SOURCE / ECONOMY
China won't buckle to so-called 'economic coercion' by Australia: Foreign Ministry
Published: Sep 07, 2021 09:13 PM
China Australia Illustration: Liu Rui/GT

China Australia Illustration: Liu Rui/GT


China has never done anything that undermines Australia's sovereignty, and China definitely won't buckle to so-called economic coercion, Foreign Ministry Spokesperson Wang Wenbin said on Tuesday. 

On the contrary, Australia has taken measures that violate market principles and has even bullied China, and it has imposed unreasonable restrictions on normal exchanges and cooperation between the two countries, which has interfered with the sound development momentum of China-Australia pragmatic cooperation, Wang said.  

His remarks came after Australia media reported that Treasurer Josh Frydenberg said Australia must see off a growing strategic "threat" from China by defending its values while diversifying its economy and Australia has underlined its plan to tackle China's "economic coercion".

Frydenberg said Australia is on the frontline of the new battleground, and Australia must see off a growing strategic "threat" from China by defending its values while diversifying its economy, according to a report by www.smh.com.au on Sunday. 

The difficulty in China-Australia relations was entirely caused by Australia, Wang said, adding that Australia also formed gangs to put pressure on China, violated international law and the basic norms of international relations, grossly interfered in China's internal affairs, and harmed China's core interests.

The most urgent task is for Australia to face up to the crux of the frustration of bilateral relations, discard its cold war mentality and ideological prejudice, respect basic facts, treat China and China's development objectively and routinely, and earnestly uphold it, Wang noted.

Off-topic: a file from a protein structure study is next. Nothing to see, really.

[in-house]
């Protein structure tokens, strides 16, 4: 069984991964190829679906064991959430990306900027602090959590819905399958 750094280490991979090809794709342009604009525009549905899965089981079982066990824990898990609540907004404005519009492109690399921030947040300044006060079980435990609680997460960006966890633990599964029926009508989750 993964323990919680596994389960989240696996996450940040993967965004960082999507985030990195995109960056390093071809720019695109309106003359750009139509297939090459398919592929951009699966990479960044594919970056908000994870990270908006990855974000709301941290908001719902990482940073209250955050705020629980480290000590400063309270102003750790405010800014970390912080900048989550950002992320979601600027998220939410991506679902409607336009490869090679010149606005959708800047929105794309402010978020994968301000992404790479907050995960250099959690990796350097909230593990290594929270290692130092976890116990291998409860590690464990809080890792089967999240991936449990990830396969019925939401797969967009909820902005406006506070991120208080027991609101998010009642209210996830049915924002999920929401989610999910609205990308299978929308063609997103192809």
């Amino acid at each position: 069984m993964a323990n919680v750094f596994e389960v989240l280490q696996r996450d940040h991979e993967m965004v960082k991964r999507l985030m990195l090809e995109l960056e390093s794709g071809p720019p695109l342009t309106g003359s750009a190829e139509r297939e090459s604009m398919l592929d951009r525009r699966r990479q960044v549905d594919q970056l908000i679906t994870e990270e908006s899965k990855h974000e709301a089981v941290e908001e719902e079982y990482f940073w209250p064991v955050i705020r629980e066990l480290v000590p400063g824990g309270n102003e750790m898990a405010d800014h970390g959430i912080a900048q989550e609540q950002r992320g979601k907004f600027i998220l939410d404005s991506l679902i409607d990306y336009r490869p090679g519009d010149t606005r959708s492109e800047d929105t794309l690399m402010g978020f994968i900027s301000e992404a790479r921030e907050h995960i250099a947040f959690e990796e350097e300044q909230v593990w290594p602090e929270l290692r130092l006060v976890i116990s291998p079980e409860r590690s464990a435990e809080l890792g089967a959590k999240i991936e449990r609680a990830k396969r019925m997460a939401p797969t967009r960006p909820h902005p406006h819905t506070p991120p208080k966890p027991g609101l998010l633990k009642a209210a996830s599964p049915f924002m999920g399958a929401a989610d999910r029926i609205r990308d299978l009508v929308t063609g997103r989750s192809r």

"Australia may benefit greatly from cooperation with China, and it is a beneficiary of China's development," Wang added. 

Despite fraught bilateral ties, China's trade with Australia rose by 39.9 percent year-on-year to $152 billion from January to August, accelerating from the 34.2-percent growth rate recorded in the first seven months, Chinese customs statistics showed on Tuesday.

China's exports to Australia rose by 27 percent to $40 billion, compared with 26.5 percent growth in the first seven months.

China's imports from Australia rose by 45.3 percent to $112 billion, compared with 37.4 percent in the first seven months.

The rise in China's imports from Australia reflected China's increasing imports of iron ore, which surged during the first half of the year, said Zhou Fangyin, a professor at the Guangdong Research Institute for International Strategies.

Global Times


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